Why It’s Okay to Not Know Everything About Music Marketing

I frequently feel like I don’t know as much as I should.

Case in point: I was talking to a friend about Spotify promotion and kind of acting the part of the expert.

Me: “Well you know, I haven’t gotten great results with Spotify’s native ads, and don’t you think Spotify should make more fan data available so campaigns can be more effective, because blah da blah blah…”

Him after about five minutes: “Yeah have you heard about Marquee? I think that’s a small step in the right direction.”

Me: “…No.”

It turns out that Marquee is a potentially useful feature that lets you show a pop-up to somewhat-segmented groups of users when they open the Spotify app.

It also turns out that I felt pretty dumb for not knowing that.

I mean, I’ve built Two Story Media on the premise that I know a lot about marketing music. I was offering my friend advice on release strategies on the premise that I know a lot about marketing music.

But in reality, there’s a lot that I don’t know about marketing music.

Thinking about this led me to two conclusions:

1. Humility is helpful.

I read a quote recently that said something to the effect of, “People who really are experts will tell you that there’s a lot they don’t know. People who readily claim to be experts usually aren’t.” (I’m paraphrasing because I can’t for the life of me remember where I read this.)

As I write this post admitting to you that there’s a lot I don’t know, I’m very tempted to pat myself on the back for my humility. But the truth is that, most of the time, I exert lots of effort in the opposite direction, trying to present myself as someone who knows everything.

You can only learn if you admit that you have learning to do. I want to be better at this.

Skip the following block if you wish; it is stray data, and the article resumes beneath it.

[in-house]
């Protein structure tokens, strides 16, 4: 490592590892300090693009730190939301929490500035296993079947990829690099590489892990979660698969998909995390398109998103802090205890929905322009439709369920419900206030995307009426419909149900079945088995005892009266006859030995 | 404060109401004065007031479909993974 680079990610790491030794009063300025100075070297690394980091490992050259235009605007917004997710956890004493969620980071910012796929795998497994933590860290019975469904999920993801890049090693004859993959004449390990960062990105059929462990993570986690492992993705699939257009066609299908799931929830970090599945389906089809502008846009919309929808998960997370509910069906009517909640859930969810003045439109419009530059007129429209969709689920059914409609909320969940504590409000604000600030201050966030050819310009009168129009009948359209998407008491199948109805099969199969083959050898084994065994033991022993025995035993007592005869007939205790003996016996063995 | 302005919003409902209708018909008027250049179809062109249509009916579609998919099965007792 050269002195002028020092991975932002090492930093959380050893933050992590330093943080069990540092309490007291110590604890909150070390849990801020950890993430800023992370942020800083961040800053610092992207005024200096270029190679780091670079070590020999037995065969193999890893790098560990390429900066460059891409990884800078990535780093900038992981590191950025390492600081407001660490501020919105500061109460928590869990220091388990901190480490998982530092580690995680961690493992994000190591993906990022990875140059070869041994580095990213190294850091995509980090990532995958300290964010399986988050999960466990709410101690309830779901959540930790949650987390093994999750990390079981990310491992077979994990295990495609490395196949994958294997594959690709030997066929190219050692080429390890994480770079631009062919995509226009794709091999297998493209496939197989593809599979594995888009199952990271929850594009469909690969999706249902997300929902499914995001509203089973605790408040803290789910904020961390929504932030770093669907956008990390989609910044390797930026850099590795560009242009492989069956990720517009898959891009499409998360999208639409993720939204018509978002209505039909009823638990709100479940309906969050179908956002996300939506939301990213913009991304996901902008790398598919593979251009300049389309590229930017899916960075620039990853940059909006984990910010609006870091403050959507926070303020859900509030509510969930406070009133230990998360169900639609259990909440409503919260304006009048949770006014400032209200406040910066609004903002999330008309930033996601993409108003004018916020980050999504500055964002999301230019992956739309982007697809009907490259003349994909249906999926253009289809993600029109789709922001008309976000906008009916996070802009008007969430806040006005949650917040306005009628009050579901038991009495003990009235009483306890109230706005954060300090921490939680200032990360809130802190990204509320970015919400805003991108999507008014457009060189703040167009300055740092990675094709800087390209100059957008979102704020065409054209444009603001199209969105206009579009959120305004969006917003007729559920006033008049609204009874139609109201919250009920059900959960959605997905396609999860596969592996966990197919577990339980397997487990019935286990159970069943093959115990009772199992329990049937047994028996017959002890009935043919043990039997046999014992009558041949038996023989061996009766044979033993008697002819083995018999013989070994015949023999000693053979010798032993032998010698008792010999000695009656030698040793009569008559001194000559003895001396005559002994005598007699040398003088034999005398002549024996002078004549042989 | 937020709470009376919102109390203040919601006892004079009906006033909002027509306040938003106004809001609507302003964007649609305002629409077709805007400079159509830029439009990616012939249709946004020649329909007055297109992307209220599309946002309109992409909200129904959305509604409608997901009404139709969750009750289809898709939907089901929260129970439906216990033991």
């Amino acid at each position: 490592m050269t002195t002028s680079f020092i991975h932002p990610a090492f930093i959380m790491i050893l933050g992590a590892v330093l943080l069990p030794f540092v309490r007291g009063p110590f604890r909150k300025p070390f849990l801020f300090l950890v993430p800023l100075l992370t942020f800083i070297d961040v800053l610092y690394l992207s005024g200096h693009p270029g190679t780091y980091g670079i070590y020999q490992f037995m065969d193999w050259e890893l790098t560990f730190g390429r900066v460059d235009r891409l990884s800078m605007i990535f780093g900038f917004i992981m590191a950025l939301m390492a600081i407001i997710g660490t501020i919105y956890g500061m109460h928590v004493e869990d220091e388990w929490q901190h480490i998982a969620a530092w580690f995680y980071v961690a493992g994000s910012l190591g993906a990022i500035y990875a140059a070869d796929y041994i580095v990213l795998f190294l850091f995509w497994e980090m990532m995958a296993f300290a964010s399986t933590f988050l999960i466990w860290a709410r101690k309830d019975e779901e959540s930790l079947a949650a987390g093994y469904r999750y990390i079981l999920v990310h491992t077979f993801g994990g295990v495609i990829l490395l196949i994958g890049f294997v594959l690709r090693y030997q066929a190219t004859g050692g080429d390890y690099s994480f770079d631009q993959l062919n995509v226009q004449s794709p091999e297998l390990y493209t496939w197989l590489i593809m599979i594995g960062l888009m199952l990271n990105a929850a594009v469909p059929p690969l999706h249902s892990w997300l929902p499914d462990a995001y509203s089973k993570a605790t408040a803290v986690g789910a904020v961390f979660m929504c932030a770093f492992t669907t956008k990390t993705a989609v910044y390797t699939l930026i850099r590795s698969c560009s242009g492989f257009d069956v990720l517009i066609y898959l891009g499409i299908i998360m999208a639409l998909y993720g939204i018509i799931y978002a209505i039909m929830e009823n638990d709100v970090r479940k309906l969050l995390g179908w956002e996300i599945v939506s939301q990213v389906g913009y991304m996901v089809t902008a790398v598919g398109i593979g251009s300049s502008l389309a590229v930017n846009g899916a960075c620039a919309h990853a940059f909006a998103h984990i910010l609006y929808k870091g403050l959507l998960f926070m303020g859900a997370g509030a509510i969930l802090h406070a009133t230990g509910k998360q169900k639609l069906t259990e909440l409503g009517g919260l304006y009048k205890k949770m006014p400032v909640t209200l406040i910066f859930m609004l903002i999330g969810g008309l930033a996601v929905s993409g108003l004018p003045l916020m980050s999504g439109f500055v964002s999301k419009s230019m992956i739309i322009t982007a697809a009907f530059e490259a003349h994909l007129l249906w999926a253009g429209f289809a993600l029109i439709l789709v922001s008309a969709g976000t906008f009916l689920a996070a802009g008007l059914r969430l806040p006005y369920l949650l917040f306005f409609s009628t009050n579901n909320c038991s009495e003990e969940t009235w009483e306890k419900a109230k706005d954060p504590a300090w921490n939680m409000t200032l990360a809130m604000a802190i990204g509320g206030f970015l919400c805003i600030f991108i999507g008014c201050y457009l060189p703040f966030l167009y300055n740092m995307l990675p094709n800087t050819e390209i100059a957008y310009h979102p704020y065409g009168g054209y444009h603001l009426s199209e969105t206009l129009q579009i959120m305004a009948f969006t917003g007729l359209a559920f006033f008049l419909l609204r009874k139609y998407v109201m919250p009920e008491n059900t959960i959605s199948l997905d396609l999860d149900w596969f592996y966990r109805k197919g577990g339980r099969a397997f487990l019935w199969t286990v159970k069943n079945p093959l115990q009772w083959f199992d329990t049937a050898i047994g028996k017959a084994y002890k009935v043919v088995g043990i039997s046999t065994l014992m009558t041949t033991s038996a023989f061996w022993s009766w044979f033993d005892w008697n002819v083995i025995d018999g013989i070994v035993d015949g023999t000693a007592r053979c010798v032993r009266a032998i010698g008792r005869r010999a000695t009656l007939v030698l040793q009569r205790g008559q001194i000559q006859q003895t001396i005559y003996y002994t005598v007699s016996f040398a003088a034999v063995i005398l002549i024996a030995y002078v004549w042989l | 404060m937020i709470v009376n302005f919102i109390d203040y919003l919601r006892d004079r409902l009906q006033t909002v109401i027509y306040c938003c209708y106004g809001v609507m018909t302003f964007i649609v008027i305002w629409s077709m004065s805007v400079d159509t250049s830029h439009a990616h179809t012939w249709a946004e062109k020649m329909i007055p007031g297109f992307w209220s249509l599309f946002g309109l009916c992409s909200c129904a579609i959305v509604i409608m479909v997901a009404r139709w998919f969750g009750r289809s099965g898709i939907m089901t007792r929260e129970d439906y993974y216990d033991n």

2. You can’t be an expert at something without actually doing it.

Just like studying a language won’t make you fluent; you’ve got to actually speak it.

Look, trying to stay up-to-date with music marketing is like trying to stay up-to-date with the internet. I’m subscribed to what feels like a thousand music marketing newsletters and YouTube channels – keeping up with them is an endless task.

There are new platforms introduced all the time. Some fade fast (hello Clubhouse… goodbye, Clubhouse), others stick around. There are new features being added all the time (Marquee!). Ad manager settings are constantly changing. New data is made available; old data is taken away.

The best way to be good at this is not to try to ingest every bit of information. It’s to just keep making and marketing your music.

For example, if you use Instagram consistently, you’ll know when the platform adds new features. And you’ll find out pretty quickly how you can best use them.

But if you do Instagram promo and then pause for eight months until your next song is out, the next time you jump onto the platform, you’ll have to catch up with all of the new features that have been added in your absence.

End of this thought: You can’t stay up to date with everything.

And you shouldn’t try to. But you should pick the platforms that work for you and engage with them consistently. That’ll lead to expertise more quickly than trying to learn everything from everywhere all the time.

There’s a balance here, obviously; education can have a ton of value. But I think it’s probably better to err on the side of action than to let yourself get overwhelmed by how much you have to learn.

I guess what I’m trying to say is that, if you’re an indie musician, it’s okay not to know stuff about music marketing. It’s not okay to stop making music.

Want to build a meaningful community around your music?

The Bundle

I’ve packaged years of experience running Two Story Melody (a top-ranked music blog) and Two Story Media (a music PR firm) into a book called How to Promote Indie Music.

It lays out a roadmap to better indie music promotion – promotion that doesn’t suck. You can check out the first chapter for free.

Get Chapter 1 for free.

Want a sneak peek? Download the first chapter here. It’s called “The Problem”, and it’s an honest look at the difficulty involved in successful promo. Promo can kind of suck, but understanding why it sucks is the first step toward making it not suck.

Check it out in .pdf form.